greygirlbeast (greygirlbeast) wrote,

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"I need a change of skin."

So, I suppose this will be my quick and dirty "con report" on ReaderCon 20. There are three photographs afterwards, but only three. I avoided cameras like the plague this year. Last year, I only avoided them like a bad cold. But Spooky took two, anyway. The third, I took on the way home yesterday.

Like last year, I generally enjoyed ReaderCon a great deal. It's that rarest of beasts (in my opinion): a convention that's actually good for writers. I was very heavily booked, but didn't really mind. I prefer not to have a lot of "downtime" at something like this. Anyway, I suppose I should mention what were, for me, the highlights, and do the overview, recap sort of thing. I should say, my great thanks to Geoffrey Goodwin (readingthedark), who very kindly helped Spooky keep track of me, and was generally good company.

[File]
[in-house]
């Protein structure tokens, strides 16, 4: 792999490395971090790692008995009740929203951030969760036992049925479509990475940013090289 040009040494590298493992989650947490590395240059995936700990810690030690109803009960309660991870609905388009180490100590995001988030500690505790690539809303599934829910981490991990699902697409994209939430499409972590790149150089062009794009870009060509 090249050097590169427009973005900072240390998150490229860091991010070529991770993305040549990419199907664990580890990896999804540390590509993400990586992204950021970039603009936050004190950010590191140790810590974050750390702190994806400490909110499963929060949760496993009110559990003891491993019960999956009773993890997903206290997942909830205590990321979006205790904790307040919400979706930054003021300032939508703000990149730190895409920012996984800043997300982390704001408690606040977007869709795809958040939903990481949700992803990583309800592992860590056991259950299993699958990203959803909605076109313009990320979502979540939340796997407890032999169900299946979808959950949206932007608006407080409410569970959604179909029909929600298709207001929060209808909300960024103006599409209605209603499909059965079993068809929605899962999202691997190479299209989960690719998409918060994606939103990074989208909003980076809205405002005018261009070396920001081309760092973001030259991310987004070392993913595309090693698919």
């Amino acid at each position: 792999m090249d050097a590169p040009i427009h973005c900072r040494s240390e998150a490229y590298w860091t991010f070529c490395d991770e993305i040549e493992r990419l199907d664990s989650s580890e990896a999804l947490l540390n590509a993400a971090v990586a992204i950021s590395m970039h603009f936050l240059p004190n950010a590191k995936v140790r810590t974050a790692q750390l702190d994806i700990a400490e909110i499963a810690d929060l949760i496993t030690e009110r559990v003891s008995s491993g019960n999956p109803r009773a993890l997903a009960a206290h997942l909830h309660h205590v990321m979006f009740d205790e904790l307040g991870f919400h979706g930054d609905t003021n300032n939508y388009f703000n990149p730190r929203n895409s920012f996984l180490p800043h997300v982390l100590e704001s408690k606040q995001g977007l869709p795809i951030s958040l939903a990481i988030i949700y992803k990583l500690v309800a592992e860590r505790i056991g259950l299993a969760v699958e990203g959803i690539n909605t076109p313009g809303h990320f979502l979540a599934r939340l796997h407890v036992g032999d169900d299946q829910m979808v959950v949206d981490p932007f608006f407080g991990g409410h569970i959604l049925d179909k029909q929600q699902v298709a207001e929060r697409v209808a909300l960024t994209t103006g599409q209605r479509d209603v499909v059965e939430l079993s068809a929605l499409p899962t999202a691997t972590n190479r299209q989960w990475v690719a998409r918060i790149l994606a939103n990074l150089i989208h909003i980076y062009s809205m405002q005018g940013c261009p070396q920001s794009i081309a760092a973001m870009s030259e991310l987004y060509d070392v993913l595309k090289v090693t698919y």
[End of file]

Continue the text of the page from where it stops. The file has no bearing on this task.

Friday: We got to the con hotel, a Marriott in Burlington (Mass.), sometime between 2:30 p.m. and 2:45 p.m. And despite what their website promised, there were no PS3s in the rooms, rather like how last year they promised free internet that turned out not to be free. Sooner or later, someone has to call them on this shit. They speak lies that sucker in geeks, and create unrealistic expectations. Anyway, my first panel, at 4 p.m., was the reading for Ellen Datlow's forthcoming Lovecraft Unbound (Oct. '09). I read from "Houses Under the Sea," as was very pleased to meet, and hear, Michael Cisco. It's going to be a fine book, but then Ellen's always are. Next up, I had the solo presentation for A is for Alien, which was very well attended, and that's about the best you can ever ask for. Then I had a panel, "Reality and Dream in Fiction," which wasn't so bad, though I suspect the subject was rather too broad for an hour-long discussion. I spoke about my "dreamsickness" and my pathological inability to know that I'm dreaming while I'm dreaming. After the panel, I had another solo presentation, "You Never Can Tell What Goes on Down Below: Reading Dr. Seuss as Weird Fiction." It came off better than I'd expected, at least the first half hour. Thereafter, though I'd been asked to read the entirety of The Lorax, and had agreed to do so, the whole thing was hijacked by a number of annoying people in the audience who wanted to argue the political correctness and sociological implications of children's books that were neither "weird" nor authored by Dr. Seuss. Before that, though, it went rather well, and I also read from Lewis Carroll and James Reeves. No dinner on Friday night, because there wasn't time. I did have a short break, and then managed to see Greer Gilman's (nineweaving) wonderful reading from Cloud and Ashes (Small Beer Press), which opened with a genuinely amazing performance by Sonya (sovay), who exquisitely set the mood for Greer's prose with a ballad. And after the reading, there was the ReaderCon 20 Grand Ceremony, and the Cordwainer Smith Rediscovery Award, and then the annual "Meet the Pros(e)" thingy. I hid in a corner with Peter Straub, whom I'd not seen in ages. Getting to spend time with Peter (and his wife, Susie) was definitely one of the very best aspects of the con. And later still, because I lacked the good sense to go to bed, several of us retired to a vacant meeting room and talked until 2 a.m. or so (me, Spooky, Geoffrey, Michael Cisco, Sonya, Eric Van, and a few others whose names have been lost to me). I got to bed about 2:30 a.m., I think.